Kay v. David Douglas Sch. Dist. No. 40

Annotate this Case

719 P.2d 875 (1986)

79 Or.App. 384

Steven KAY; James M. Strieby; Wendy Deibele; Dora Epstein, By and Through her mother, Bette DISSELBRETT; and Bette Disselbrett, Respondents, Jill Takashima, Plaintiff, v. DAVID DOUGLAS SCHOOL DISTRICT NO. 40; Anthony Palermini, individually and as Superintendent of David Douglas School District No. 40; and Robert Reese; Don Larson; Ed Gustafson; Marge Andersen; Scott Rasmussen; James Olsen; and Ray Rankin; individually and as members of the Board of David Douglas School District No. 40, Appellants.

A8404-02438; CA A32742.

Court of Appeals of Oregon.

Argued and Submitted April 19, 1985.

Decided May 21, 1986.

Reconsideration Denied August 8, 1986.

*876 Robert L. Dressler, Portland, argued the cause for appellants. With him on the briefs was Dressler & Granata, Portland.

Charles F. Hinkle, Portland, argued the cause and filed the brief for respondents.

W.G. Kelly Clark and Robert LeChevallier, Portland, filed a brief amicus curiae for Christian Legal Society.

Before BUTTLER, P.J., and WARREN and ROSSMAN, JJ.

BUTTLER, Presiding Judge.

In this action for declaratory and injunctive relief premised on the state and federal constitutions and 42 U.S.C. § 1983, defendants appeal from a judgment enjoining them from sponsoring, permitting or encouraging the inclusion of formal prayer in the invocation and benediction at the commencement exercises of the David Douglas High School class of 1984, and awarding attorney fees to plaintiffs.[1] The trial court held that the inclusion of the proposed prayer would violate Article I, sections 2, 3, and 5 of the Oregon Constitution and the First Amendment to the United States Constitution. We hold that the inclusion of the invocation would have violated Article I, sections 2 and 5, of the Oregon Constitution, and affirm.[2]

During the 1983-84 school year, plaintiffs Kay, Strieby, Deibele, and Epstein were seniors at David Douglas, expecting to be graduated with the class of 1984 and desiring to participate in the commencement to be held on May 23, 1984, at the *877 Portland Civic Auditorium. Plaintiff Disselbrett is the mother of plaintiff Epstein and a taxpayer in the David Douglas school district.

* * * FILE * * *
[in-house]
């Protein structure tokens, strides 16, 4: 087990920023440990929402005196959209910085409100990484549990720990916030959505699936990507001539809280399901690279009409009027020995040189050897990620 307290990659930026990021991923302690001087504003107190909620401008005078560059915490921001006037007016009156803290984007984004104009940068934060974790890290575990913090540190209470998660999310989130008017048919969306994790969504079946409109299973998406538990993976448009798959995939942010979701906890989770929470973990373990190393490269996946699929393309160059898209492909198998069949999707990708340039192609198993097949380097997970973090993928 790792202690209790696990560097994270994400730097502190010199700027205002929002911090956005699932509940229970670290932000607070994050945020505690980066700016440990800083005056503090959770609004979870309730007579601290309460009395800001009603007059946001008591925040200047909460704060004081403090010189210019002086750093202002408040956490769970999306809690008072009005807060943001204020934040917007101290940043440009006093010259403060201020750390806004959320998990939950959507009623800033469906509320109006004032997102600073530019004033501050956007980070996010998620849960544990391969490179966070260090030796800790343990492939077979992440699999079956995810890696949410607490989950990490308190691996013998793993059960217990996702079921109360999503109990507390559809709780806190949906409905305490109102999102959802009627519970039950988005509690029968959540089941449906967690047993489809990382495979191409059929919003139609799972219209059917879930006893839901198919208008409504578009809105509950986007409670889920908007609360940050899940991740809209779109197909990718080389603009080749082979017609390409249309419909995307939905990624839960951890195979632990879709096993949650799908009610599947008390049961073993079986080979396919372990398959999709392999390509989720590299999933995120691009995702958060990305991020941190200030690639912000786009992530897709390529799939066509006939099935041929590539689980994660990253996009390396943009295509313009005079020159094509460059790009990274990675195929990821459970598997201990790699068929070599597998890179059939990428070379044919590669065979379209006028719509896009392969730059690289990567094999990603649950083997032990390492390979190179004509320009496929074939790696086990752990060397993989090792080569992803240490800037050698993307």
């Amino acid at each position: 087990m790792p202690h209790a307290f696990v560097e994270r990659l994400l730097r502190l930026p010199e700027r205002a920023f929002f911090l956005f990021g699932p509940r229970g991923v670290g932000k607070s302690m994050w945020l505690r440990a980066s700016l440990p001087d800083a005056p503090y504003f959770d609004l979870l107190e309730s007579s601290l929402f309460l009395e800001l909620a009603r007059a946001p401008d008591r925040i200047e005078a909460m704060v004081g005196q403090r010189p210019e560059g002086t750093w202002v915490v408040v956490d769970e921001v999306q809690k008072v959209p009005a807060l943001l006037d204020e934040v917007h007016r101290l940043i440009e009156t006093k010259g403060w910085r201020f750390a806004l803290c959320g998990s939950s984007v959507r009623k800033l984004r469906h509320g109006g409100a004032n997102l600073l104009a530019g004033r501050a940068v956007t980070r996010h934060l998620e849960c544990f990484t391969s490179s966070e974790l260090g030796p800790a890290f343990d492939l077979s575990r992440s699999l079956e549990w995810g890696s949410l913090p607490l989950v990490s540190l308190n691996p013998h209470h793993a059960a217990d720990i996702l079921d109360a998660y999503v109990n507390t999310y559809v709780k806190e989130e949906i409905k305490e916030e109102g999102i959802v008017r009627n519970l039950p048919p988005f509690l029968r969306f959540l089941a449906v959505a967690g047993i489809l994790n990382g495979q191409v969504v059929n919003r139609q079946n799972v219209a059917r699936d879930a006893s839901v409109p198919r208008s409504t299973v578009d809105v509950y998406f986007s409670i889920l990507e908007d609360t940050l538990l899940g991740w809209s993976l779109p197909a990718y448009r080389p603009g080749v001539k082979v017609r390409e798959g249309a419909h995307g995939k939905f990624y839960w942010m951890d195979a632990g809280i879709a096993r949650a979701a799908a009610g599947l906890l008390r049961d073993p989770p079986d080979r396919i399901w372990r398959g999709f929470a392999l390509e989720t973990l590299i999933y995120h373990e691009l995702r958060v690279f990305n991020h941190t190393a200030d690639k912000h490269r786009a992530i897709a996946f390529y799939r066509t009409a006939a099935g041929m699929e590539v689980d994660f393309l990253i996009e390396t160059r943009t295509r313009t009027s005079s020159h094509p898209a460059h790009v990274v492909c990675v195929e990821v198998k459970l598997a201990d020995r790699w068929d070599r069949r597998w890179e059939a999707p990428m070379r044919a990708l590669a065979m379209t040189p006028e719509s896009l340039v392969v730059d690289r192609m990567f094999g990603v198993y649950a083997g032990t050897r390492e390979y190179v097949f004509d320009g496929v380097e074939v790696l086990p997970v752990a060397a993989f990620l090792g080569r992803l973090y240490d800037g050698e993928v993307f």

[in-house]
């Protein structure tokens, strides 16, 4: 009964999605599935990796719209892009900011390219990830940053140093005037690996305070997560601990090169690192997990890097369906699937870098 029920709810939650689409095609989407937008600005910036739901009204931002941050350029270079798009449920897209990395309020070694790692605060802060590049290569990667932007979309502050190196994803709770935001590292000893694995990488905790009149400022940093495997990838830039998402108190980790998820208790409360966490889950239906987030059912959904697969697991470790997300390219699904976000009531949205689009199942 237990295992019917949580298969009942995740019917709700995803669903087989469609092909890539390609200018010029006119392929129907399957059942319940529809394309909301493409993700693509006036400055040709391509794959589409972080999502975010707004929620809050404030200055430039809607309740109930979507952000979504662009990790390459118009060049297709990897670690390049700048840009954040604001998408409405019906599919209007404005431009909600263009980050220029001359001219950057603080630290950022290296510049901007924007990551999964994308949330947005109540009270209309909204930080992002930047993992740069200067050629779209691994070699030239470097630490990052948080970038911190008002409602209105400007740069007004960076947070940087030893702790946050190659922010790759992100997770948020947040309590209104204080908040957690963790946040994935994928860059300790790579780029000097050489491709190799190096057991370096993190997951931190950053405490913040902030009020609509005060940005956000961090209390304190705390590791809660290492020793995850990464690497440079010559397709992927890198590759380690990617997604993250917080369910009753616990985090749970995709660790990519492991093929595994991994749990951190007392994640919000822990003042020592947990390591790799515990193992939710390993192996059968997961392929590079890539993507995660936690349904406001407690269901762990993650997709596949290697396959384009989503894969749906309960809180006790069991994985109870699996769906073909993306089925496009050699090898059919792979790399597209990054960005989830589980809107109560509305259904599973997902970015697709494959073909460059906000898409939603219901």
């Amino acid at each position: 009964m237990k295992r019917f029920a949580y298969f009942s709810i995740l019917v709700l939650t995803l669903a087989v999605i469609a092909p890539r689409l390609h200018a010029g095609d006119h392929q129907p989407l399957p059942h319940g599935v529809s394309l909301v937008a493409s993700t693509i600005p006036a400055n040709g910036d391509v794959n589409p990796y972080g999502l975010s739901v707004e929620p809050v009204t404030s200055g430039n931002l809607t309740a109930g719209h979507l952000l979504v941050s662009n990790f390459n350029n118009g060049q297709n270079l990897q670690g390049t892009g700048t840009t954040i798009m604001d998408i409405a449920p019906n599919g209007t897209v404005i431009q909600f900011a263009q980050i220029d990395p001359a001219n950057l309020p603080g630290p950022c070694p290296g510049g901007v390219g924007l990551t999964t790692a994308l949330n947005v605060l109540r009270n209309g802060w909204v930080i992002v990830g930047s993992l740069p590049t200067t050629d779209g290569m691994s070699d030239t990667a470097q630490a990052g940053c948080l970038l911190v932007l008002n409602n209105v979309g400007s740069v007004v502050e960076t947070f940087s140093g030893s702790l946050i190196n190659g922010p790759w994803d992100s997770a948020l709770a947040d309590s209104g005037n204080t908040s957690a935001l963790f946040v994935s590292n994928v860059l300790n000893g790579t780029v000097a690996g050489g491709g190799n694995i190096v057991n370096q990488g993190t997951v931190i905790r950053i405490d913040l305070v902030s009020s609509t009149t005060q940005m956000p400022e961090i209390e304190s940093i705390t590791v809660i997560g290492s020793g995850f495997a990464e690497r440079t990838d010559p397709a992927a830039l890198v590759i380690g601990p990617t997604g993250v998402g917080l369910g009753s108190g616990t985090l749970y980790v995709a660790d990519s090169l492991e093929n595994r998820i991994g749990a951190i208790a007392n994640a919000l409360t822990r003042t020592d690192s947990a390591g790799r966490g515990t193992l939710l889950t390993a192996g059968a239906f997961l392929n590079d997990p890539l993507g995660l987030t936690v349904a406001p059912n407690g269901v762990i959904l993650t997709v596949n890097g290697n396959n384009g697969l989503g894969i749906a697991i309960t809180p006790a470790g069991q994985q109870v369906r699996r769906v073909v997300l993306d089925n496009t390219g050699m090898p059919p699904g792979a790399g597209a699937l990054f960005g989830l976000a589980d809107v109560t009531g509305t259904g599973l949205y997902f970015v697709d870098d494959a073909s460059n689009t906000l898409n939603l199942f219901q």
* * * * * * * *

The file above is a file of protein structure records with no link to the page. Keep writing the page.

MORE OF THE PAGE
Defendant Utz, principal of the high school since 1973, testified that, to his knowledge, the school always has had a prayer-like invocation at its commencement. He said that the purpose of the commencement ceremony is to honor seniors and not to promote religion. Defendant Reese, chairman of the David Douglas School District School Board, agreed with Utz that the purpose of the commencement is ceremonial rather than religious. He stated that the decision was made to include the religious invocation, because it is a traditional part of the ceremony and because a majority of those taxpayers who had spoken to him had expressed the desire to maintain that tradition. One hundred seventy-eight seniors signed a petition in support of the "traditional" ceremony.

The school district rented the Portland Civic Auditorium for the commencement at a rental of $1,450. The ceremony was planned by school personnel, on school time. The proposed program began with a processional march to "Pomp and Circumstance," followed by the flag salute and the invocation. Utz testified that the program was planned with the view of creating an atmosphere of dignity and solemnity and that the invocation is included for that purpose. He agreed that that objective could be accomplished by many other means that would not involve a religious invocation, such as an appropriate reading from Shakespeare, Tennyson or other writers.

In years past, members of the clergy had been invited to give the invocation; recently, however, the board had selected retired school teachers who were particularly close to students, or senior teachers. The invocation for 1984 was written by Mrs. Fredrickson, a counselor and teacher of advanced English, who was to deliver it. There is evidence that she was not restricted as to its content,[3] and the one that she prepared is very similar to those that had been used in the past.